It's always something

By  Harry Mcavoy, Catholic Register Special
  • September 5, 2008

I have a disease. It started in a finger on my left hand and within a couple days moved to a finger on my right hand. I first noticed the unusual pains a few months after my 40th birthday. 

By that summer, I was practically bedridden. A misdiagnosis didn’t help. In fairness to the doctor, he didn’t have much to go on. In fact, even a couple of years later a specialist was still saying maybe you do have arthritis and maybe you don’t. 

I remember that first summer being at a cottage with Jennifer, my children and my parents. The annual week at the cottage with grandma and grandpa was something we really looked forward to. Unfortunately I spent most of my time in incredible pain lying in a bed. Fortunately the owners of the cottage had a few books in their bookcase and I settled on a well worn paperback written by Gilda Radner about her battle with cancer titled It’s Always Something. The title of the book comes from a favourite saying of her father. I think Radner’s story helped prepare me for my struggle and it also gave me the expression, “It’s always something,” which I repeat today as though I was the first to speak those insightful words.

 Over the past nine years arthritis has crept into a number of my body parts. Fortunately a daily cocktail of prescription drugs has been fairly effective at minimizing both the physical damage and the pain. I have been pretty lucky in that most of the time I move under my own steam, although in the last year I have on a few occasions needed the support of a cane. Actually, recalling that I purchased my cane on the streets of Banff, Alta., gives me some solace. It reminds me of a wonderful trip I made three summers ago to the Rockies with my oldest son, Harry.

Today I sometimes struggle with opening doors and jars. It is embarrassing for a father’s ego when his 12-year-old daughter can open a jar that has just conquered him. At a medical assessment some time ago, a physical therapist in training commented on my strength test, “A big guy like you should be far stronger than that.” I chuckled at his indiscretion and said, “That is what years of pain does to a body.”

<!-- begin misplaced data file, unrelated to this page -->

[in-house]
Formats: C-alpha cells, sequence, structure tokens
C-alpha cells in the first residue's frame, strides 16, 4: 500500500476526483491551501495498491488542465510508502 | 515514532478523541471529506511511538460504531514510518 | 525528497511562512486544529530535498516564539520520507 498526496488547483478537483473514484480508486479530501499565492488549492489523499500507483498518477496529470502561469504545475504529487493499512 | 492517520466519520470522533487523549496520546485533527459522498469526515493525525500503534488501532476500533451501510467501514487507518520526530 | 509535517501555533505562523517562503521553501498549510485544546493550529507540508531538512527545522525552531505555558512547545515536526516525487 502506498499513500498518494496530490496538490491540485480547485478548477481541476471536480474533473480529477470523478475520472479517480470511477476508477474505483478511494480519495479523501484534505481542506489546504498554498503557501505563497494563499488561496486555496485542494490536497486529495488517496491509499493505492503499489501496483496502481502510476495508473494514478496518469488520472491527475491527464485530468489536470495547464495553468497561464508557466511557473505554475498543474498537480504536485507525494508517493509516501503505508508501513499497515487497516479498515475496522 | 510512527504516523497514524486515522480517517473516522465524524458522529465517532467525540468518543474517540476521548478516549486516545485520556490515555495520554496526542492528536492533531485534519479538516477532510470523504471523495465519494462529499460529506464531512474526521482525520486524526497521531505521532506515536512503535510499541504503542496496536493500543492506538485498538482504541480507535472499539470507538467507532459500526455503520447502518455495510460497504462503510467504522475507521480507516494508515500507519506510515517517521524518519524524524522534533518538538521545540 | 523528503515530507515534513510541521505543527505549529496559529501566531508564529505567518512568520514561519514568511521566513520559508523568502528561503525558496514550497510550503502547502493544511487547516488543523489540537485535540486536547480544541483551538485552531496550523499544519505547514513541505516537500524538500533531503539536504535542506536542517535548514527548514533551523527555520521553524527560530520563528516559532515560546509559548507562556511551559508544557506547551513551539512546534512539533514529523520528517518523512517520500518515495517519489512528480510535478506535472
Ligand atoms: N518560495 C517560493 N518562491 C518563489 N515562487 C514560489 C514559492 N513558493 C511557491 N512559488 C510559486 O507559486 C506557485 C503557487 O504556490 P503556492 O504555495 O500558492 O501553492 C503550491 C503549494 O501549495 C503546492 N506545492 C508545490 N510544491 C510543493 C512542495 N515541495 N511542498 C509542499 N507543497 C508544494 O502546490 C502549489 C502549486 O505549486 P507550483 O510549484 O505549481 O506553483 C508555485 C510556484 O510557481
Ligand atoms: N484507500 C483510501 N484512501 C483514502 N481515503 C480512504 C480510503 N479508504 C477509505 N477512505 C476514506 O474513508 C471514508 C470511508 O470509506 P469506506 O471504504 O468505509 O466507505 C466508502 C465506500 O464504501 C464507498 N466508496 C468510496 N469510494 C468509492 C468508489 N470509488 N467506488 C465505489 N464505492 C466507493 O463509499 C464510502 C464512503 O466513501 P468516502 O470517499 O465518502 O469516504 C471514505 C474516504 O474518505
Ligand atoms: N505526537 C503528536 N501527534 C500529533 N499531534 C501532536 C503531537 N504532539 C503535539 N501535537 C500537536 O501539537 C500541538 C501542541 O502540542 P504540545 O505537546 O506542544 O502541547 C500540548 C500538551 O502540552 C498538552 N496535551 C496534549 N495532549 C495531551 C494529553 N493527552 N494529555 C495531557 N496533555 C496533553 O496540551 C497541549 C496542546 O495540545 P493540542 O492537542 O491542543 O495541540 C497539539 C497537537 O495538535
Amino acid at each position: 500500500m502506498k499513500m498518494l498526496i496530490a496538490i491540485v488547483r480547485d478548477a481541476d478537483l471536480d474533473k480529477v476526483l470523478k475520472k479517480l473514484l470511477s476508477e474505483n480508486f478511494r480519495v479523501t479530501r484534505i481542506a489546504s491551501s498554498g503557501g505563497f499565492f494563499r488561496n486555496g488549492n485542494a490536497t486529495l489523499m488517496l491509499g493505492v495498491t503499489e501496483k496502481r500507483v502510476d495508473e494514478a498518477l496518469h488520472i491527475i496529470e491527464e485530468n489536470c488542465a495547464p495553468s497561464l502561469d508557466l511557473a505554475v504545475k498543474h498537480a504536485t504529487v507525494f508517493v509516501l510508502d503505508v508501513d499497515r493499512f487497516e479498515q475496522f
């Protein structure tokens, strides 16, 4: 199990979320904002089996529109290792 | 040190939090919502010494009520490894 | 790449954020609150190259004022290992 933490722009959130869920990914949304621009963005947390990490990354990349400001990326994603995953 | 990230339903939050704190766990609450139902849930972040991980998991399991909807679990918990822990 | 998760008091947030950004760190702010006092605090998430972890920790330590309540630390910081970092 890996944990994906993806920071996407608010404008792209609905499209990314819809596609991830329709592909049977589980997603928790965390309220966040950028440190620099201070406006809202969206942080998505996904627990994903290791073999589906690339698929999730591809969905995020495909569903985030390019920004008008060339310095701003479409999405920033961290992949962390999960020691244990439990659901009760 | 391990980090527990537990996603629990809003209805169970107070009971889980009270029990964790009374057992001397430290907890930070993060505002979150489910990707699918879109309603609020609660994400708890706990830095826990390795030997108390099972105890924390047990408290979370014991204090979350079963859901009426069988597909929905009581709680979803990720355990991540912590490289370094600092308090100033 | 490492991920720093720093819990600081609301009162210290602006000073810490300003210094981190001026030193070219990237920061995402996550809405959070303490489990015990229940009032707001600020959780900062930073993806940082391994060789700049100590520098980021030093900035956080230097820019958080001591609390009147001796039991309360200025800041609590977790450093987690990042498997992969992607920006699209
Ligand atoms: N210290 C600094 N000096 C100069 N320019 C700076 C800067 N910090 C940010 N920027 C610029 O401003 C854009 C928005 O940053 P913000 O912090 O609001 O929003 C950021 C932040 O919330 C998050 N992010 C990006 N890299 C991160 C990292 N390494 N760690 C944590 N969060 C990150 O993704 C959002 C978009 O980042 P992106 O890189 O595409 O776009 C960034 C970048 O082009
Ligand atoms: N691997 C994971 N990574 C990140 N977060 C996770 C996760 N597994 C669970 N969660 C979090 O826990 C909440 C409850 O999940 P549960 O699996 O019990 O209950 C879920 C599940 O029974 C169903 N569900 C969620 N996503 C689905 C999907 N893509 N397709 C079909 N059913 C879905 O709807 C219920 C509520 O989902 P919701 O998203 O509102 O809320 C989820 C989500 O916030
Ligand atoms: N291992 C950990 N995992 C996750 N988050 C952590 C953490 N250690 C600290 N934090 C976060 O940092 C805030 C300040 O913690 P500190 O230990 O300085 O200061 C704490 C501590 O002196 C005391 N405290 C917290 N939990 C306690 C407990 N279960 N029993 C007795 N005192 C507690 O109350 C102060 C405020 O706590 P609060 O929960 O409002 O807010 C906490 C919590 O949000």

If there is anything I grieve over, it has been the impact on my ability to move and play with my children. I remember two years ago trying to throw a football to one of the children. Instead of easily covering the space between us, I kept driving the ball into the ground, only a couple feet in front of me. I did the same with a baseball. I used to love to wrestle with the younger children on my bed on Saturday mornings. Now I rarely roughhouse and I do so only if I am exceedingly careful. Hope, my five-year-old, won’t have those same memories of daddy as a tickle monster. This summer Ben has started to play golf. I used to love to play, although I wasn’t very good at it. It pains me to think we may never play a round of golf together.

When I start feeling badly about my circumstances I turn my mind towards Jesus and offer up my suffering. I have spent some time trying to understand how my suffering could benefit others. I haven’t quite figured it out, or more to the point the Holy Spirit has not yet enlightened me. I do know that my suffering has given me the gift of greater compassion for others who are also suffering and a willingness to reach out and provide whatever comfort I can, even if only a kind word.

The other gift arthritis and suffering have given me is an increased awareness not to take life for granted. When I see parents playing with their children I want to yell, “Play hard, forget about your to-do list, nobody knows what tomorrow will bring.” I recognize that too soon they might learn what Gilda Radner came to understand and I now know, in this life of ours, “It’s always something.”

(McAvoy writes about family issues from the Toronto area.)

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